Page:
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Home :: Archive :: 2005 :: September ::
Editing SHAKSPER
The Shakespeare Conference: SHK 16.1650  Thursday, 29 September 2005

From: 		Hardy M. Cook <
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Date: 		Thursday, September 29, 2005
Subject: 	Editing SHAKSPER

Dear SHAKSPEReans,

I received more than 40 replies to my postings of Tuesday - "Editing 
SHAKSPER" and "Rhetorical Question" - amazing in that I wasn't expecting 
replies to my rhetorical question.

I thank everyone who wrote, and I have saved all of the messages to read 
and re-read for ideas and encouragement.

I have been exceedingly busy and did not have the time or energy to edit 
Wednesday's digests and today I spent, as I did yesterday, considerable 
time working on and consulting about my ailments, so these digests will 
not go out until late this evening.

Let me begin with some comments.

It is clear to me now that my two posts are closely related.

One member wrote me, "The number is not the problem.  It is that there 
is a disturbingly large core of members who insist on having the last 
word, even after their ideas have been clearly stated and often 
well-known, and others who insist on being so offensive that the injured 
party is drawn to say something in reply to maintain his/her dignity. 
And another group who perversely misstate the remarks they disagree 
with, as if they felt their own opinions could not be supported through 
an honest exchange of views.  The disruptive feature in all cases is the 
egoistic lack of self-control exhibited." He went on, "I don't think 
anyone in your position can be expected to find the time and energy to 
edit and reject messages that employ these childish or dishonest 
debating ploys, but it's what needs doing.  If patient, well-informed, 
and scholarly types stop participating, Gresham's law will prevail; bad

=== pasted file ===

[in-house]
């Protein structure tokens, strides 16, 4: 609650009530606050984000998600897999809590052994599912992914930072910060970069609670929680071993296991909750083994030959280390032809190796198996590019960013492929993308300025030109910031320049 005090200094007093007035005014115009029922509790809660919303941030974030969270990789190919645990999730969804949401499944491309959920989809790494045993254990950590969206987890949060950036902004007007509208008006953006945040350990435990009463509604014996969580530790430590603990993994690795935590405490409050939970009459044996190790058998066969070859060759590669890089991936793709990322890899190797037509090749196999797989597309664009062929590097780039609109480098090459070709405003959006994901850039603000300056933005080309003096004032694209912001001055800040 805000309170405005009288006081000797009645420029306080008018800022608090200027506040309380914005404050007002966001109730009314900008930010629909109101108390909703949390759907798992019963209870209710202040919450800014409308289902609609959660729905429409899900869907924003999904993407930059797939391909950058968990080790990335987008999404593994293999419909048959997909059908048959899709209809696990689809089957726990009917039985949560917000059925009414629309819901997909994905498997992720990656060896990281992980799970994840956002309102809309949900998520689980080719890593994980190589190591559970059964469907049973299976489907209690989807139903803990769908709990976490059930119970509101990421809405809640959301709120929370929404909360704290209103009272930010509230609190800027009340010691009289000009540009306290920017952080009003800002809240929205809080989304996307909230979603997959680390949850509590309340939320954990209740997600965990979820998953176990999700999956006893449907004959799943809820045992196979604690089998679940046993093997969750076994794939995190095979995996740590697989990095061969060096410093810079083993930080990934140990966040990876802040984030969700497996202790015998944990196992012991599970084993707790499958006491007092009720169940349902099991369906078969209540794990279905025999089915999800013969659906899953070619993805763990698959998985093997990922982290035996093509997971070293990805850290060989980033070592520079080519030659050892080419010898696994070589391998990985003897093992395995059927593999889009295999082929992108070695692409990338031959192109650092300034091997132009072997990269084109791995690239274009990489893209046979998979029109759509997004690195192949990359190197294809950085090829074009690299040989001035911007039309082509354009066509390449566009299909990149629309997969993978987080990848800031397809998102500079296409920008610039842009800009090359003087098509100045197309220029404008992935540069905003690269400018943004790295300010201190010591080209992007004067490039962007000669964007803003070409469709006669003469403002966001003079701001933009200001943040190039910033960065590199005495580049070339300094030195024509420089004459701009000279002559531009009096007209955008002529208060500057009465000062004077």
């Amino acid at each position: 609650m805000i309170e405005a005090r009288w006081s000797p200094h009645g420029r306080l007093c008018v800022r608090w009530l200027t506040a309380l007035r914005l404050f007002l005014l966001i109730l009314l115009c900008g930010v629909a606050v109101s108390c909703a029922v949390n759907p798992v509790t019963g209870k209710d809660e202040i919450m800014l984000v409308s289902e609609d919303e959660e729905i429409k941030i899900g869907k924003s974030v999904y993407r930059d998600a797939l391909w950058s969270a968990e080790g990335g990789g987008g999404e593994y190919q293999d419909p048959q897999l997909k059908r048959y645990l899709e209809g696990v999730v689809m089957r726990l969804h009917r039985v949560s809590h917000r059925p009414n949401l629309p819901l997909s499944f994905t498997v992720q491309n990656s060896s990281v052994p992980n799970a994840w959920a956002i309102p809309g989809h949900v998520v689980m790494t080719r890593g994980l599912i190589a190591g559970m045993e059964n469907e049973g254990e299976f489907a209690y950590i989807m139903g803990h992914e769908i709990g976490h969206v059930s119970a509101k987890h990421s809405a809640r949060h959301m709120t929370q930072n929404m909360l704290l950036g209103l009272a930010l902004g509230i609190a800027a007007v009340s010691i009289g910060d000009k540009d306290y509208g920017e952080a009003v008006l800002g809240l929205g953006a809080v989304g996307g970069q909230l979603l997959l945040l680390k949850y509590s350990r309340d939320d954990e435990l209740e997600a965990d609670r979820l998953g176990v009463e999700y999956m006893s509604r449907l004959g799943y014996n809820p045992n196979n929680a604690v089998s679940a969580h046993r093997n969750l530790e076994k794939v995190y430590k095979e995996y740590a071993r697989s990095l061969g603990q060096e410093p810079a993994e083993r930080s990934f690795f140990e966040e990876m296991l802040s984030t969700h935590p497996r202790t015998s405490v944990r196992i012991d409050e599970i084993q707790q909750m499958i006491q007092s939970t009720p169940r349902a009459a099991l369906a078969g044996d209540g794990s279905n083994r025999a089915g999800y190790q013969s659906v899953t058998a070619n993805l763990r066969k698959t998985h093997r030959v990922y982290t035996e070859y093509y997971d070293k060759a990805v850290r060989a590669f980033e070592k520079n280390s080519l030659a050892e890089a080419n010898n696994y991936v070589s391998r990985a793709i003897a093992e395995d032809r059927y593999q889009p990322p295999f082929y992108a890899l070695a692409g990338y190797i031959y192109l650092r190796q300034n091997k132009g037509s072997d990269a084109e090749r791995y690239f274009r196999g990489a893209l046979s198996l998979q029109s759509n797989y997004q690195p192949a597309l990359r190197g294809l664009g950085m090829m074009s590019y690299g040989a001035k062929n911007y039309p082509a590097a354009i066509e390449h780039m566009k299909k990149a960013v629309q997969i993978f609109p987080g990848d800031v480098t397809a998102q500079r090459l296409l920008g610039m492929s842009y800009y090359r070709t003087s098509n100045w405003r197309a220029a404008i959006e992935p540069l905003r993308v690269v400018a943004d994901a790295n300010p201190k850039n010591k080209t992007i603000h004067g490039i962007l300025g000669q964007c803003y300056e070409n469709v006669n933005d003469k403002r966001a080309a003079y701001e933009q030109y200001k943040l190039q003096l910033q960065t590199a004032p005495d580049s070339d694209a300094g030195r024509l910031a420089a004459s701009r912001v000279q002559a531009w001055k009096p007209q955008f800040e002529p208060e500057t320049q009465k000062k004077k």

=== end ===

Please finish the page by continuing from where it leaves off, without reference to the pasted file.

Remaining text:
intellectual currency will have driven out the good."

Well, spending three hours in a day to edit the submissions into digests 
is indeed too much time for me with my other teaching, scholarly, and 
family commitments, and I am deeply concerned about the quality of 
discourse on this list.

There are many reasons for the profusion of submissions on Monday and 
Tuesday: the foremost of these is probably that members are not 
exercising self-moderation (or "egoistic lack of self-control" if you 
wish). Another member wrote me privately that even though he appreciates 
the selection of digests that " . . .  if I were king of the world and 
setting policy for SHAKSPER, I'd probably consider the free labor of the 
owner-moderator and try to limit the quantity of email.  I'd start by 
suggest that subscribers examine their own draft posts and ask, 'Is this 
really necessary to advance Shakespeare in the world?'"

I have been inclusive and democratic, but some scholars who have 
long-time members, whose work and opinions I value highly, have 
unsubscribed recently. Because I would still like to believe that this 
list's orientation is scholarly, I have decided to make some changes. 
Before I announce them, here are a few things I believe after more than